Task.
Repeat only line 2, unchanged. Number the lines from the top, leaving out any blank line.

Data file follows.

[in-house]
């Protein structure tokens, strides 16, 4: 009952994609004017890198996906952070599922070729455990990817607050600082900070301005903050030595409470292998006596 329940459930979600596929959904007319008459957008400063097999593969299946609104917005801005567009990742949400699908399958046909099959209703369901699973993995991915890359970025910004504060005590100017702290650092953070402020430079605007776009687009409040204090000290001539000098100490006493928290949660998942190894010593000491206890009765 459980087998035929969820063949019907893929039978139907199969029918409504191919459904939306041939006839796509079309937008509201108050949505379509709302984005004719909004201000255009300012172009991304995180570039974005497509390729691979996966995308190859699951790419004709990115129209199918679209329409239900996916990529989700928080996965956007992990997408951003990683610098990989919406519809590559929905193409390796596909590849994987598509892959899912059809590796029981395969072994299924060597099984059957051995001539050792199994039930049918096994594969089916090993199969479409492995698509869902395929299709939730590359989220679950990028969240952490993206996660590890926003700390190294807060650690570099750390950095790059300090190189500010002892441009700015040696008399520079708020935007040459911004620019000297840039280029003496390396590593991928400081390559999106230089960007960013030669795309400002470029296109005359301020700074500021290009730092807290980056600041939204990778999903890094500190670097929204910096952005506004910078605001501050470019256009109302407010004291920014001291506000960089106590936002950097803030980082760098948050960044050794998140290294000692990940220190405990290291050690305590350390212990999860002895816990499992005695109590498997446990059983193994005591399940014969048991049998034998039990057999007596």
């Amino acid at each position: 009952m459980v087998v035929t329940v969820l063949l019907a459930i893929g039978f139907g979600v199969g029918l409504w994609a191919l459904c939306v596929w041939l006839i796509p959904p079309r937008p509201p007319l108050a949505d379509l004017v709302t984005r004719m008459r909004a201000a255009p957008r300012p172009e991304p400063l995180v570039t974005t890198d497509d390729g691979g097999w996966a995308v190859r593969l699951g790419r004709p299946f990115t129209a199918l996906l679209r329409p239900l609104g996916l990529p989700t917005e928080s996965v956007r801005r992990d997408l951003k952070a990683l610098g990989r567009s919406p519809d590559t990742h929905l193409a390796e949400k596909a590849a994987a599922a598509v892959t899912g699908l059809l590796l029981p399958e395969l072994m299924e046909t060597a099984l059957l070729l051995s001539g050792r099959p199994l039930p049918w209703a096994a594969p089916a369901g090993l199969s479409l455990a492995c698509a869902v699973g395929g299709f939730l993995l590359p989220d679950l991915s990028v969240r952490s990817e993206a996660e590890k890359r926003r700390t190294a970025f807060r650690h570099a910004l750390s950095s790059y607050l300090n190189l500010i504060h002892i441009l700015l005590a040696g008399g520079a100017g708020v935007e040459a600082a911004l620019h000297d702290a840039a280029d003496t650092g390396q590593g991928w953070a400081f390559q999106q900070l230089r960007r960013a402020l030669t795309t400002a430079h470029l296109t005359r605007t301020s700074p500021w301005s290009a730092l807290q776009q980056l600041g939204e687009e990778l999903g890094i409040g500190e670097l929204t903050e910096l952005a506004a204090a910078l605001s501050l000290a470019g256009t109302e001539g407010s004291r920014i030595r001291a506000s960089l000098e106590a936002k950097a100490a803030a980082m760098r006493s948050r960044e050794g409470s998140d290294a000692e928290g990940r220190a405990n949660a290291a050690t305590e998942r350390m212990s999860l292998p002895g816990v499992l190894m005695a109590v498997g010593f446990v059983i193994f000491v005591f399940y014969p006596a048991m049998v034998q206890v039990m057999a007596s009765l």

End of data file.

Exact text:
């Protein structure tokens, strides 16, 4: 009952994609004017890198996906952070599922070729455990990817607050600082900070301005903050030595409470292998006596 329940459930979600596929959904007319008459957008400063097999593969299946609104917005801005567009990742949400699908399958046909099959209703369901699973993995991915890359970025910004504060005590100017702290650092953070402020430079605007776009687009409040204090000290001539000098100490006493928290949660998942190894010593000491206890009765 459980087998035929969820063949019907893929039978139907199969029918409504191919459904939306041939006839796509079309937008509201108050949505379509709302984005004719909004201000255009300012172009991304995180570039974005497509390729691979996966995308190859699951790419004709990115129209199918679209329409239900996916990529989700928080996965956007992990997408951003990683610098990989919406519809590559929905193409390796596909590849994987598509892959899912059809590796029981395969072994299924060597099984059957051995001539050792199994039930049918096994594969089916090993199969479409492995698509869902395929299709939730590359989220679950990028969240952490993206996660590890926003700390190294807060650690570099750390950095790059300090190189500010002892441009700015040696008399520079708020935007040459911004620019000297840039280029003496390396590593991928400081390559999106230089960007960013030669795309400002470029296109005359301020700074500021290009730092807290980056600041939204990778999903890094500190670097929204910096952005506004910078605001501050470019256009109302407010004291920014001291506000960089106590936002950097803030980082760098948050960044050794998140290294000692990940220190405990290291050690305590350390212990999860002895816990499992005695109590498997446990059983193994005591399940014969048991049998034998039990057999007596």